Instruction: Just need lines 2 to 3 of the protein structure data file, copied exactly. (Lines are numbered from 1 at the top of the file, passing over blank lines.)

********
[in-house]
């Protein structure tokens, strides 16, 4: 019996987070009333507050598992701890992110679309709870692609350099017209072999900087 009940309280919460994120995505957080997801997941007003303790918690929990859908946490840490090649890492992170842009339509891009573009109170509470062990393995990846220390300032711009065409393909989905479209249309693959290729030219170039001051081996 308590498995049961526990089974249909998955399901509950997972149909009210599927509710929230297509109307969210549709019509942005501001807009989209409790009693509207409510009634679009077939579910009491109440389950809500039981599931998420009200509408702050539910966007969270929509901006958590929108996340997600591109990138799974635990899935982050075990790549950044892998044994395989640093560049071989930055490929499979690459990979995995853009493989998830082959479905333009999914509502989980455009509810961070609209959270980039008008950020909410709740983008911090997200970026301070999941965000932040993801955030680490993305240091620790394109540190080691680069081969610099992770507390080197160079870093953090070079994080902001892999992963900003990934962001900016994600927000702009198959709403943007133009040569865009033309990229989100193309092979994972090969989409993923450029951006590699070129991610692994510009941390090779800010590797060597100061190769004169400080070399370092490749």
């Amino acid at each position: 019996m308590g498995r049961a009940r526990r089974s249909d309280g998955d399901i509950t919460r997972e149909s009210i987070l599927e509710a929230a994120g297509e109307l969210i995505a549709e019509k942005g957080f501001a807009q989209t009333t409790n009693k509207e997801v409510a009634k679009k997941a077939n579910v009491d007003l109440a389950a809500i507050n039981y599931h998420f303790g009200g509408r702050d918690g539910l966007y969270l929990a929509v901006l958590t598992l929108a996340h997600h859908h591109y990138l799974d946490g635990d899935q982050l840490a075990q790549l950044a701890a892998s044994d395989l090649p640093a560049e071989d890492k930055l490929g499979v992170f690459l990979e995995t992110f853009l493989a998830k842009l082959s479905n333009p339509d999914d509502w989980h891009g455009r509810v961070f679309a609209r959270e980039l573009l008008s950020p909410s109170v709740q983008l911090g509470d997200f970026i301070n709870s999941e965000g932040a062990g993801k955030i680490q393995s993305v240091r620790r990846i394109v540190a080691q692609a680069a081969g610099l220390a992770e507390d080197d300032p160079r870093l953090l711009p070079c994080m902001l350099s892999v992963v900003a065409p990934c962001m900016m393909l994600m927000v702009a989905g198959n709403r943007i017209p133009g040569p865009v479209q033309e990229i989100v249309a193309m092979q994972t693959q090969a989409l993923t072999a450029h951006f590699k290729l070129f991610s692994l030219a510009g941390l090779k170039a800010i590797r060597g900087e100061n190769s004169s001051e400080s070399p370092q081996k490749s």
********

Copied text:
């Protein structure tokens, strides 16, 4: 019996987070009333507050598992701890992110679309709870692609350099017209072999900087 009940309280919460994120995505957080997801997941007003303790918690929990859908946490840490090649890492992170842009339509891009573009109170509470062990393995990846220390300032711009065409393909989905479209249309693959290729030219170039001051081996 308590498995049961526990089974249909998955399901509950997972149909009210599927509710929230297509109307969210549709019509942005501001807009989209409790009693509207409510009634679009077939579910009491109440389950809500039981599931998420009200509408702050539910966007969270929509901006958590929108996340997600591109990138799974635990899935982050075990790549950044892998044994395989640093560049071989930055490929499979690459990979995995853009493989998830082959479905333009999914509502989980455009509810961070609209959270980039008008950020909410709740983008911090997200970026301070999941965000932040993801955030680490993305240091620790394109540190080691680069081969610099992770507390080197160079870093953090070079994080902001892999992963900003990934962001900016994600927000702009198959709403943007133009040569865009033309990229989100193309092979994972090969989409993923450029951006590699070129991610692994510009941390090779800010590797060597100061190769004169400080070399370092490749």
């Amino acid at each position: 019996m308590g498995r049961a009940r526990r089974s249909d309280g998955d399901i509950t919460r997972e149909s009210i987070l599927e509710a929230a994120g297509e109307l969210i995505a549709e019509k942005g957080f501001a807009q989209t009333t409790n009693k509207e997801v409510a009634k679009k997941a077939n579910v009491d007003l109440a389950a809500i507050n039981y599931h998420f303790g009200g509408r702050d918690g539910l966007y969270l929990a929509v901006l958590t598992l929108a996340h997600h859908h591109y990138l799974d946490g635990d899935q982050l840490a075990q790549l950044a701890a892998s044994d395989l090649p640093a560049e071989d890492k930055l490929g499979v992170f690459l990979e995995t992110f853009l493989a998830k842009l082959s479905n333009p339509d999914d509502w989980h891009g455009r509810v961070f679309a609209r959270e980039l573009l008008s950020p909410s109170v709740q983008l911090g509470d997200f970026i301070n709870s999941e965000g932040a062990g993801k955030i680490q393995s993305v240091r620790r990846i394109v540190a080691q692609a680069a081969g610099l220390a992770e507390d080197d300032p160079r870093l953090l711009p070079c994080m902001l350099s892999v992963v900003a065409p990934c962001m900016m393909l994600m927000v702009a989905g198959n709403r943007i017209p133009g040569p865009v479209q033309e990229i989100v249309a193309m092979q994972t693959q090969a989409l993923t072999a450029h951006f590699k290729l070129f991610s692994l030219a510009g941390l090779k170039a800010i590797r060597g900087e100061n190769s004169s001051e400080s070399p370092q081996k490749s």